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From Calif. Teachers, More Nuanced Views On Tenure

Publication Date: 
July 10, 2014
NPR Education
Eric Westervelt

 Professor William Koski comments on a recent California court case with far-reaching implications for teacher tenure laws for NPR Education. 

In the weeks since a California judge overturned the state's rules governing teacher tenure, the political noise has only grown louder. Advocates on both sides of the issues have largely stuck to "give-no-ground," press-release rhetoric that risks drowning out educators in the middle.

I've spoken with educators around the state since the ruling, including many who say they want protections but also real change.


"My hope is that the Vergara decision hasn't polarized those conversations ... turned it into an 'us against them' situation and having to stake out the most far-fringed position," says professor Bill Koski. He teaches at Stanford University's law school and graduate school of education. He hopes the ruling doesn't stifle efforts underway in some cities exploring creative approaches to tenure and teacher evaluation, including adding more robust peer and student reviews.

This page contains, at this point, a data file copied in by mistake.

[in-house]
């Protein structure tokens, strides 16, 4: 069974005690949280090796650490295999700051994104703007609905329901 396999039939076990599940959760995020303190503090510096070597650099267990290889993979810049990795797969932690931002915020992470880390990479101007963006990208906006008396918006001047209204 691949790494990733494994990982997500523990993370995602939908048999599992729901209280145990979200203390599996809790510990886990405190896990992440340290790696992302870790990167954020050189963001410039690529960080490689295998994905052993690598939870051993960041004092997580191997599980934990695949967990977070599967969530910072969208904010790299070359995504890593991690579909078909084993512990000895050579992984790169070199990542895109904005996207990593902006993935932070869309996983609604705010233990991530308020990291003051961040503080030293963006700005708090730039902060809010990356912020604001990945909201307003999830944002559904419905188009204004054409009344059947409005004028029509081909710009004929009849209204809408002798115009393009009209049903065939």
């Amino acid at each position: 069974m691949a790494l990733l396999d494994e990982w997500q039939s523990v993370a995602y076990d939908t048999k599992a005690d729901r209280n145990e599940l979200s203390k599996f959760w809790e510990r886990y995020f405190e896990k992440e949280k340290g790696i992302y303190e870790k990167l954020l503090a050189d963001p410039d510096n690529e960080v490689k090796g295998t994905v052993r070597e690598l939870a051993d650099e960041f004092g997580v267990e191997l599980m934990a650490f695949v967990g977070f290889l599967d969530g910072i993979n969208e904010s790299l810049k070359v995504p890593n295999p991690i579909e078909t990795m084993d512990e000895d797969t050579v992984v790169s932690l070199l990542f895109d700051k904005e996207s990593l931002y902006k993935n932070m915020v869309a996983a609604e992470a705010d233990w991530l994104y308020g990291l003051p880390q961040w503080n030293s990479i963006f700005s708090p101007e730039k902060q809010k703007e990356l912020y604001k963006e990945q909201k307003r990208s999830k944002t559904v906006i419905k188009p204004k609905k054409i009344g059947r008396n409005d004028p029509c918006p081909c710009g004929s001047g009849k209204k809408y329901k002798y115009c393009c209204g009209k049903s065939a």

"I do hope this is an opportunity to start a dialogue outside the courtroom in part because teacher policy and employment protections, how to get high-quality teachers into hard-to-staff classrooms and, importantly, how to close the teacher-quality gap — these are extremely complicated questions. It's going to take some really complex policy thinking and some conversations at the local level as well as the state level," Koski says.